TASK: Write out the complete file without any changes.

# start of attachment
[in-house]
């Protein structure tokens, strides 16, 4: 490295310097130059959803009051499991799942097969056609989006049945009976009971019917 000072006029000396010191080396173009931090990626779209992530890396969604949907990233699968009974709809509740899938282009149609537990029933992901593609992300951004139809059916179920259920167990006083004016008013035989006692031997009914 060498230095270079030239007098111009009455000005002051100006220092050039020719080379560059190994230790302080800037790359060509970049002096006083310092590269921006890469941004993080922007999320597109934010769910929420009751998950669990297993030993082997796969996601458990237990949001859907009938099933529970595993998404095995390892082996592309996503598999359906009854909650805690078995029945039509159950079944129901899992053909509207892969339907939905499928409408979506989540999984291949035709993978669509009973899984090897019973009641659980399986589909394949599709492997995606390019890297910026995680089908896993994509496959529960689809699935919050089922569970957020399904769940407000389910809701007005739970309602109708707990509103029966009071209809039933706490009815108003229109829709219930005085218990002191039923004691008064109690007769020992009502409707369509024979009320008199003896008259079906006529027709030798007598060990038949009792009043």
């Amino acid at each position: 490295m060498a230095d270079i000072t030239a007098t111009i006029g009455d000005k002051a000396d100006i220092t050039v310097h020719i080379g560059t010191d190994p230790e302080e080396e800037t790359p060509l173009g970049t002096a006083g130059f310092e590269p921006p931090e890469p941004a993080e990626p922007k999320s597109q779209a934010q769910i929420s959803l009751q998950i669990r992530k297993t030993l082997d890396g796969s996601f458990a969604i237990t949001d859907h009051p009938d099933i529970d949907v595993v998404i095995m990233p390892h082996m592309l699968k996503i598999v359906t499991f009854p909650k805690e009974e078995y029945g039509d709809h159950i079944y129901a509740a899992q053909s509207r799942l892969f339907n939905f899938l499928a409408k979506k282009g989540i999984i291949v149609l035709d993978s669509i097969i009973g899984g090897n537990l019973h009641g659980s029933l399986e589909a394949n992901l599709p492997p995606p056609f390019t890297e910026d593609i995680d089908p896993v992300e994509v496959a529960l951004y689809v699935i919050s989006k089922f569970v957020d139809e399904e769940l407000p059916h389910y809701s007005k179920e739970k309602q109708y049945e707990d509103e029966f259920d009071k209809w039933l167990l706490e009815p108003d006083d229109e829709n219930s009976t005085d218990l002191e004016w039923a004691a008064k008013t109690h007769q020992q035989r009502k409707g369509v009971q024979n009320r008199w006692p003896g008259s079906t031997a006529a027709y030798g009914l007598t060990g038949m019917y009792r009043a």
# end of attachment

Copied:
[in-house]
């Protein structure tokens, strides 16, 4: 490295310097130059959803009051499991799942097969056609989006049945009976009971019917 000072006029000396010191080396173009931090990626779209992530890396969604949907990233699968009974709809509740899938282009149609537990029933992901593609992300951004139809059916179920259920167990006083004016008013035989006692031997009914 060498230095270079030239007098111009009455000005002051100006220092050039020719080379560059190994230790302080800037790359060509970049002096006083310092590269921006890469941004993080922007999320597109934010769910929420009751998950669990297993030993082997796969996601458990237990949001859907009938099933529970595993998404095995390892082996592309996503598999359906009854909650805690078995029945039509159950079944129901899992053909509207892969339907939905499928409408979506989540999984291949035709993978669509009973899984090897019973009641659980399986589909394949599709492997995606390019890297910026995680089908896993994509496959529960689809699935919050089922569970957020399904769940407000389910809701007005739970309602109708707990509103029966009071209809039933706490009815108003229109829709219930005085218990002191039923004691008064109690007769020992009502409707369509024979009320008199003896008259079906006529027709030798007598060990038949009792009043």
């Amino acid at each position: 490295m060498a230095d270079i000072t030239a007098t111009i006029g009455d000005k002051a000396d100006i220092t050039v310097h020719i080379g560059t010191d190994p230790e302080e080396e800037t790359p060509l173009g970049t002096a006083g130059f310092e590269p921006p931090e890469p941004a993080e990626p922007k999320s597109q779209a934010q769910i929420s959803l009751q998950i669990r992530k297993t030993l082997d890396g796969s996601f458990a969604i237990t949001d859907h009051p009938d099933i529970d949907v595993v998404i095995m990233p390892h082996m592309l699968k996503i598999v359906t499991f009854p909650k805690e009974e078995y029945g039509d709809h159950i079944y129901a509740a899992q053909s509207r799942l892969f339907n939905f899938l499928a409408k979506k282009g989540i999984i291949v149609l035709d993978s669509i097969i009973g899984g090897n537990l019973h009641g659980s029933l399986e589909a394949n992901l599709p492997p995606p056609f390019t890297e910026d593609i995680d089908p896993v992300e994509v496959a529960l951004y689809v699935i919050s989006k089922f569970v957020d139809e399904e769940l407000p059916h389910y809701s007005k179920e739970k309602q109708y049945e707990d509103e029966f259920d009071k209809w039933l167990l706490e009815p108003d006083d229109e829709n219930s009976t005085d218990l002191e004016w039923a004691a008064k008013t109690h007769q020992q035989r009502k409707g369509v009971q024979n009320r008199w006692p003896g008259s079906t031997a006529a027709y030798g009914l007598t060990g038949m019917y009792r009043a």